As Burger King (now Restaurant Brands) acquired Canada’s Tim Horton’s, a coffee and doughnut chain, the burger giant has effectively undergone a tax inversion by changing its corporate structure.
A tax inversion occurs when a domestic company merges with a foreign one, and in the process reincorporates abroad, effectively entering the foreign country’s tax domicile.
One of the key reasons said to inspire this “change of citizenship” by Burger King was the fact that Canadian corporate tax rates are more favorable relative to U.S. corporate tax rates.
Canada’s total corporate rate of 26.5% (Ontario) versus the U.S. corporate tax rate of 35% was enough for Burger King to change its domicile to Canada.
Americans For Tax Fairness (AFTF) estimates that Burger King will save at least $400 million from the move.
Solutions for Double Taxation
Barring the drastic course of renouncing one’s US citizenship and moving abroad through naturalization or various economic citizenship programs, U.S. taxpayers cannot legally skirt the reach of the worldwide tax system.
They can, however, ensure they aren’t taxed more than they should be, by taking advantage of existing provisions contained both in the tax code and various tax treaties.
Here are a couple of those solutions:
- Foreign Earned Income Exclusion – Allows a U.S. taxpayer living abroad to exclude all or part of their foreign income from being subject to U.S. income tax. Meals and lodging provided by an employer may also be excluded. For the year 2016, the amount of income that can be excluded is $101,300. U.S. taxpayers eligible for this exclusion should file Form 2555 or 2555-EZ along with Form 1040.
- Foreign Tax Credit – Another option is to take a foreign tax credit. The credit is allowed for taxes paid or accrued abroad on the income that is also taxable in U.S. Form 1116 is used by individuals who want to claim foreign tax credit and Form 1118 is used by corporations.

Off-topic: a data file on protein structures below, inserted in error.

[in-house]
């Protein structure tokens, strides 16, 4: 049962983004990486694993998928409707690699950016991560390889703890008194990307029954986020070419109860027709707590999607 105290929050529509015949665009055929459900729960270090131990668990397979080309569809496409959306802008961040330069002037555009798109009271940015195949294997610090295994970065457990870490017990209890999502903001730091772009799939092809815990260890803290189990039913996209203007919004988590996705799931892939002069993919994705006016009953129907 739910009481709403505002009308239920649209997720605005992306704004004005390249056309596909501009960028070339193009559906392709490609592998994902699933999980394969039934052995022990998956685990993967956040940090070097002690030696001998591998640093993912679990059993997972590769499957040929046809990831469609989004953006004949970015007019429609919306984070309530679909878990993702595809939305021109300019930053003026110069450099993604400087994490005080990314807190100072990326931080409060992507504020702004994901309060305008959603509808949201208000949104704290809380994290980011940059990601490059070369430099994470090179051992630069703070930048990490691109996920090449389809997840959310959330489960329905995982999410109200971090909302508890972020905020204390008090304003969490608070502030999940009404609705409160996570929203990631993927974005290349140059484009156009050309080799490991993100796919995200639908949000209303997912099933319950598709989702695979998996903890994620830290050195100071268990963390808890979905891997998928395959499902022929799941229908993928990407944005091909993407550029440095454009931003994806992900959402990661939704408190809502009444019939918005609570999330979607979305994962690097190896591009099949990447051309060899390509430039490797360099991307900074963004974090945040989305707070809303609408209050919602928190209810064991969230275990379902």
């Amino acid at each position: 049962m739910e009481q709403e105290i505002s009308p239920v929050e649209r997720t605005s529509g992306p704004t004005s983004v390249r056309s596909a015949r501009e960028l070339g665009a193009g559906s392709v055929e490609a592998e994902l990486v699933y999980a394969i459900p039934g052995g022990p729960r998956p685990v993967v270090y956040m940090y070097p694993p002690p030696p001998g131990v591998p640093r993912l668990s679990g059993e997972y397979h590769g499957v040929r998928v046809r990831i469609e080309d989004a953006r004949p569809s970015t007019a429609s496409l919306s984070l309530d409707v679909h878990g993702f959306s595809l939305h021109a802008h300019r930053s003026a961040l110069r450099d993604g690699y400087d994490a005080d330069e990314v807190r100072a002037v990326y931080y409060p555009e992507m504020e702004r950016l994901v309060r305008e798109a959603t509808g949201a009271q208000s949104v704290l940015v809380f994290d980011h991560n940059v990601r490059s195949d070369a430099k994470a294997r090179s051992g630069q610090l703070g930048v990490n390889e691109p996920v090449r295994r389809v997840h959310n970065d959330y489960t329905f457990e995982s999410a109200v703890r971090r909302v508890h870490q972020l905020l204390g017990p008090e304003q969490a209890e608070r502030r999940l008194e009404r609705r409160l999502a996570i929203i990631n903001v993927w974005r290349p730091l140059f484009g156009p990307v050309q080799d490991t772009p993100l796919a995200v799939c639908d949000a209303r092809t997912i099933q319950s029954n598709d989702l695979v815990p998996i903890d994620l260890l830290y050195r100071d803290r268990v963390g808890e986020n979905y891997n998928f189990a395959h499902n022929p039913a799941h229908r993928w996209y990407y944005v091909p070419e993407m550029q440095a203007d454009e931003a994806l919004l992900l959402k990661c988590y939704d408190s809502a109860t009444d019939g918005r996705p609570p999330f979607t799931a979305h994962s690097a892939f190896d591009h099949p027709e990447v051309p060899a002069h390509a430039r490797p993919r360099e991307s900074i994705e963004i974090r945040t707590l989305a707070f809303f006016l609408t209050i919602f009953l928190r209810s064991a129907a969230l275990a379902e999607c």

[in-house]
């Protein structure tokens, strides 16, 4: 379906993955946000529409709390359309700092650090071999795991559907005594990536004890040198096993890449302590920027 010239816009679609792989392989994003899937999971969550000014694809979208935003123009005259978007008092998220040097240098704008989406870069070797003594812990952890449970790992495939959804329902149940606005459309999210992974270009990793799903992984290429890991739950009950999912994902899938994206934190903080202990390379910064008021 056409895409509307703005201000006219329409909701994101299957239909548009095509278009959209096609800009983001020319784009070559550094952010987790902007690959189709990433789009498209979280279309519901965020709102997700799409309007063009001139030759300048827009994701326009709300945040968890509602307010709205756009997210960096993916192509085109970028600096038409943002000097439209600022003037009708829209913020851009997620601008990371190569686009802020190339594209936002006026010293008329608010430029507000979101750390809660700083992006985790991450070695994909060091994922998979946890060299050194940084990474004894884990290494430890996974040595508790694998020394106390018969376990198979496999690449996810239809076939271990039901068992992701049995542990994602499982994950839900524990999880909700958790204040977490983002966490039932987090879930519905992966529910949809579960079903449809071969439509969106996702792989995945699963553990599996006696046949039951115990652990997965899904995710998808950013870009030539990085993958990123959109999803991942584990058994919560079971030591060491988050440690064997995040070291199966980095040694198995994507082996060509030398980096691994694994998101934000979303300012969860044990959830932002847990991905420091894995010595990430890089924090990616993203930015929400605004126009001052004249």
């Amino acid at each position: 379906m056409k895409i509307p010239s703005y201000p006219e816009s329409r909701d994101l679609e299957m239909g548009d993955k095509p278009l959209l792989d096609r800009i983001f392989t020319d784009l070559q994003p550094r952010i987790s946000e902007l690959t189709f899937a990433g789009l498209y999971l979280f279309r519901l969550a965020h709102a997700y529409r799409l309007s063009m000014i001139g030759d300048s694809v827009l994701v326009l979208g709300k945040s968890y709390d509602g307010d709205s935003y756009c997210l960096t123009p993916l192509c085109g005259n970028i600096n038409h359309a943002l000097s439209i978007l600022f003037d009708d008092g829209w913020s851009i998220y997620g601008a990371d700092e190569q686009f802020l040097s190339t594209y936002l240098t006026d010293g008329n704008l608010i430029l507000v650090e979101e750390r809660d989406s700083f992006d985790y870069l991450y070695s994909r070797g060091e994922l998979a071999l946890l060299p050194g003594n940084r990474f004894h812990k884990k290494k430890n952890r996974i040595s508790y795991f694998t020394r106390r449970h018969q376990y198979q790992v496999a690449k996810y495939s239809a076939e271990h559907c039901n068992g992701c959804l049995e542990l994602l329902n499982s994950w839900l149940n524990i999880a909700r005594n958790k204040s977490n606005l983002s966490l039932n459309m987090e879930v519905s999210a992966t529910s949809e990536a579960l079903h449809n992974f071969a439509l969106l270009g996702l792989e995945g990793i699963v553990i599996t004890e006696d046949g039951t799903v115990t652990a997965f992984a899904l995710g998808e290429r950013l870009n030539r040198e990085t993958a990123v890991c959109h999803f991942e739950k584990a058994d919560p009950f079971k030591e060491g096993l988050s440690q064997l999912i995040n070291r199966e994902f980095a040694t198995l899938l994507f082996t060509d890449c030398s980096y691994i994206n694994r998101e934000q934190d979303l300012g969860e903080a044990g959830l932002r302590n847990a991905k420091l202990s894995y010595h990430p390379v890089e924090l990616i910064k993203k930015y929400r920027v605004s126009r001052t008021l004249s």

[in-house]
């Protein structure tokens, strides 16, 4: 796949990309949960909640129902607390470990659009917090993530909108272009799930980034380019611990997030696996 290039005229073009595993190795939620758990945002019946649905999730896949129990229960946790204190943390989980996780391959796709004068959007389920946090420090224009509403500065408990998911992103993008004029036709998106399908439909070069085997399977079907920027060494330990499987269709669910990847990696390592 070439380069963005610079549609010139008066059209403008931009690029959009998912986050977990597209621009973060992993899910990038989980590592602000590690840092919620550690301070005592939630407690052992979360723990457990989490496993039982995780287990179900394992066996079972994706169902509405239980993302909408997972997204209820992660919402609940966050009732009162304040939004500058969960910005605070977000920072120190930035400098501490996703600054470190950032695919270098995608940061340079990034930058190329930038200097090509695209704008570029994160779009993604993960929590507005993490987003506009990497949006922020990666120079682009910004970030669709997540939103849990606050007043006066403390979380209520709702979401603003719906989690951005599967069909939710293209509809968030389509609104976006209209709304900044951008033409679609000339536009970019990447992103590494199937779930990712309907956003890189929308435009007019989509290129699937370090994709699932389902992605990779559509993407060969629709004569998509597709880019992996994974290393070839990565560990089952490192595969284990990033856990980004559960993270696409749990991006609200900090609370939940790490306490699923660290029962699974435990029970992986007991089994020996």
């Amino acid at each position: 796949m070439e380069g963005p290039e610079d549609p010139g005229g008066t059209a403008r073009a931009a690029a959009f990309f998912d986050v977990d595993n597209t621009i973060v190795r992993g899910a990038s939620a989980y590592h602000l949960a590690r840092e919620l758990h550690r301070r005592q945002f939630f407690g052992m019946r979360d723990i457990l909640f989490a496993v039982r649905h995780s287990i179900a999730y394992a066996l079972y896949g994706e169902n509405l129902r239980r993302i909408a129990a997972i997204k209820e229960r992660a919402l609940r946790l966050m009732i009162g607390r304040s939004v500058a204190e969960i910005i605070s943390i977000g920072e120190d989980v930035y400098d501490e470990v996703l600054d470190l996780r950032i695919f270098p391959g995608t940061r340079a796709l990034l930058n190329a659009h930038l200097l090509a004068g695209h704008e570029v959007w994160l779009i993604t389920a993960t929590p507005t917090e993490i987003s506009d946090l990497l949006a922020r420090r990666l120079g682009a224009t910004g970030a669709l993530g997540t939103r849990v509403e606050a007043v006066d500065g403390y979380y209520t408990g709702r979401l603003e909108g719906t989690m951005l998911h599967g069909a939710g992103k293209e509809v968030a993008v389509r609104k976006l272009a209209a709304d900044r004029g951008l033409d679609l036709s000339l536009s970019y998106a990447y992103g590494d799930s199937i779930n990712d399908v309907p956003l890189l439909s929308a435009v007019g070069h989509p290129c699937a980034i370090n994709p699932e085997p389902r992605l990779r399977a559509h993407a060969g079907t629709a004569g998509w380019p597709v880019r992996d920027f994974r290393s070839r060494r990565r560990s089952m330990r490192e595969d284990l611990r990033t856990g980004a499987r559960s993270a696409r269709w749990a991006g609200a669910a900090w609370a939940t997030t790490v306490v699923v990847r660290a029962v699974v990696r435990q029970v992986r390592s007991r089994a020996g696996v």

- Tax Treaties – Four ways they may help ease the tax burden:
- a. For U.S. residents, reduced rates or exemptions on specific types of U.S. income can be realized due to the tax treaties that the U.S. has with a number of foreign countries.
- b. Certain U.S. states tax the income of their residents. It is important to note that not all states honor the provisions of U.S. tax treaties. The best course of action for a taxpayer is to contact the state of residence to find out if the state taxes the income of individuals and whether the tax treaty applies.
- c. Because U.S. citizens and residents are subject to U.S. income tax on their worldwide income, tax treaties do not reduce taxes for citizens or residents. However, they do reduce the U.S. taxes of residents of foreign countries. U.S. citizens or residents may qualify for certain credits, deductions, exemptions, and reductions in the rate of taxes when receiving income from a treaty country.
- d. In order to prove a taxpayer is entitled to tax treaty benefits, foreign taxing authorities will sometimes require certain certification from the U.S. Government. This is to verify that an applicant filed an income tax return as a U.S. citizen or resident.